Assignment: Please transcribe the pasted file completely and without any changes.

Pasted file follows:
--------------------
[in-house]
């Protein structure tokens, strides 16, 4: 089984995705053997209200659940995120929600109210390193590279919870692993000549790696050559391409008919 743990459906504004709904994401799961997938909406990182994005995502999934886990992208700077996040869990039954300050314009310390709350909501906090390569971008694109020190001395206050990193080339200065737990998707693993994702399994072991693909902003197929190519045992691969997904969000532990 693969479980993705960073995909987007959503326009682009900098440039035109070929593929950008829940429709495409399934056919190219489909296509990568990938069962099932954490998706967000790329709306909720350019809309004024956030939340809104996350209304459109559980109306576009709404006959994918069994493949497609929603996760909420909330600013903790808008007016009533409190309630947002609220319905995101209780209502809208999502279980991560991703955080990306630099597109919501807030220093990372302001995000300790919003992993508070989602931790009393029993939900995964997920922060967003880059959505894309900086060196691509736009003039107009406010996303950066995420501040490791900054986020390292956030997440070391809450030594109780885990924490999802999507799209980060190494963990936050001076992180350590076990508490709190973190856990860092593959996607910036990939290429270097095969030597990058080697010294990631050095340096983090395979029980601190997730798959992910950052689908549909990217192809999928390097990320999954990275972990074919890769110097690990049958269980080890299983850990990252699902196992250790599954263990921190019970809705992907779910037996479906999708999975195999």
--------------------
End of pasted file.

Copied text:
[in-house]
């Protein structure tokens, strides 16, 4: 089984995705053997209200659940995120929600109210390193590279919870692993000549790696050559391409008919 743990459906504004709904994401799961997938909406990182994005995502999934886990992208700077996040869990039954300050314009310390709350909501906090390569971008694109020190001395206050990193080339200065737990998707693993994702399994072991693909902003197929190519045992691969997904969000532990 693969479980993705960073995909987007959503326009682009900098440039035109070929593929950008829940429709495409399934056919190219489909296509990568990938069962099932954490998706967000790329709306909720350019809309004024956030939340809104996350209304459109559980109306576009709404006959994918069994493949497609929603996760909420909330600013903790808008007016009533409190309630947002609220319905995101209780209502809208999502279980991560991703955080990306630099597109919501807030220093990372302001995000300790919003992993508070989602931790009393029993939900995964997920922060967003880059959505894309900086060196691509736009003039107009406010996303950066995420501040490791900054986020390292956030997440070391809450030594109780885990924490999802999507799209980060190494963990936050001076992180350590076990508490709190973190856990860092593959996607910036990939290429270097095969030597990058080697010294990631050095340096983090395979029980601190997730798959992910950052689908549909990217192809999928390097990320999954990275972990074919890769110097690990049958269980080890299983850990990252699902196992250790599954263990921190019970809705992907779910037996479906999708999975195999």